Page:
Now eight months pregnant with her first child, Carly already lives in fear of having to undertake her next PIP assessment in eight years’ time.
“When I was assessed for PIP in 2016 and found out that I was going to lose my car, the bottom fell out of my world. I was distraught and couldn’t focus on my training – I couldn’t even get around the track without breaking down in tears.
“It was an extremely distressing time in my life, and despite the fact that my next assessment is eight years away, it’s already causing me stress just thinking about what might happen.
“Being active means I can manage my disability better; I have more energy, am more confident and all-round I’m a lot happier in myself. Without the financial support that I received, I would never have been able to get myself to training twice a week.
“There are enough financial barriers to sport as it is, especially with the high costs of adapted equipment for some disabled people, without the additional fear of losing benefits.
“We need to give all disabled people the same rights to be active that everyone else enjoys – and end the activity trap now.”
Mik Scarlet, 53, has been a wheelchair user since his childhood, after complications from his cancer treatment resulted in paralysis.
A TV broadcaster and journalist from Camden, who hosts a video blog on the benefits of sitting yoga, Mik said:
“I had an awful experience with the award of my PIPs, which took a year of fighting to resolve and has taken a huge emotional toll. While my yoga blog has generally been well received, quite a few disabled people have contacted me saying they’d be concerned about trying it - in case they were considered fit enough to either work or receive a lower level of financial support.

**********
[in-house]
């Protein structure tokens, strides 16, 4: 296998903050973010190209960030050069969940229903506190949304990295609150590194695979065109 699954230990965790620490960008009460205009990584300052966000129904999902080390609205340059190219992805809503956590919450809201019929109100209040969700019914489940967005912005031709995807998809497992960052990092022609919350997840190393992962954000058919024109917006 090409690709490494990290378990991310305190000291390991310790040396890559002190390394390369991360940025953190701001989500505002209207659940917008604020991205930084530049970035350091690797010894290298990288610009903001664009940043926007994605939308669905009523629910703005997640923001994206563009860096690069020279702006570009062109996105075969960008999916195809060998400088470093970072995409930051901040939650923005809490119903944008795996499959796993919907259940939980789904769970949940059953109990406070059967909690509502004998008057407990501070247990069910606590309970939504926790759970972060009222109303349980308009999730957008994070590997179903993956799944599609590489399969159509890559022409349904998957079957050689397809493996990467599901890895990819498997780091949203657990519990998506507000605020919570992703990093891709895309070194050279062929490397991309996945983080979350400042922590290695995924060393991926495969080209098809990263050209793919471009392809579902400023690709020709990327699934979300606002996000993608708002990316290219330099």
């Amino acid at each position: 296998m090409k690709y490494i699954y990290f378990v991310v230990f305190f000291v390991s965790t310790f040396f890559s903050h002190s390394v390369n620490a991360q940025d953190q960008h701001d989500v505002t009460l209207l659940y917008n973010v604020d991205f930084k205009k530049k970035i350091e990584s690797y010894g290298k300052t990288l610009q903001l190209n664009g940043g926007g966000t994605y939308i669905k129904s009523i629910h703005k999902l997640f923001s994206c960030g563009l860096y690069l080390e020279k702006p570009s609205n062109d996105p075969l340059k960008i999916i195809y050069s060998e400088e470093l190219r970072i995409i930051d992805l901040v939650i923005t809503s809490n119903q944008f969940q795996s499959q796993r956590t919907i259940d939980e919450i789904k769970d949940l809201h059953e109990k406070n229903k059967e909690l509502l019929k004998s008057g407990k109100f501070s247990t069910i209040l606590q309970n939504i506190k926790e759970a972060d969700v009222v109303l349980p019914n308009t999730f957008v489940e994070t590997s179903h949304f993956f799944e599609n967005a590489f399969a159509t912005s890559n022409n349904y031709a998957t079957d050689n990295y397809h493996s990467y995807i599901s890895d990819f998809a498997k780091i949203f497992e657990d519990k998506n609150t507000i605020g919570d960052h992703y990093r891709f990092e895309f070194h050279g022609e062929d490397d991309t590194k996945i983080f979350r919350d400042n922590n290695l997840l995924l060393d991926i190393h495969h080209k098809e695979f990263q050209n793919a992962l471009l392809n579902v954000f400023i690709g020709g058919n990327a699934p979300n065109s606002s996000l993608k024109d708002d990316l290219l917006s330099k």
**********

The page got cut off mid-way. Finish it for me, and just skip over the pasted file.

“The Activity Trap report highlights the desperate situation for far too many disabled people in this country.”
Andy Dalby-Welsh, Deputy Chief Executive of Activity Alliance said:
“Disabled people deserve the same right to be active as everybody else, no matter whether they want to make use of their local gym or become an elite athlete. But the stark reality is that disabled people are still twice as likely as non-disabled people to be inactive. This needs to change.
“That is why this rigorous, evidenced report has such an important role to play in changing the reality of disability, inclusion and sport. We need to understand the challenges and barriers that disabled people face on a daily basis.
“The numbers within the report, although shocking, give us a starting point for change. We want to work with and across government to make active lives for disabled people possible. We would urge policy makers within national and local Government to take on board the calls for action within this report and the spirit with which it was written. Let’s enable more disabled people to lead happier and healthier lives.”
Disabled people can find out more about the benefits of being active, who to contact and ideas on where and how to get started on Activity Alliance's website.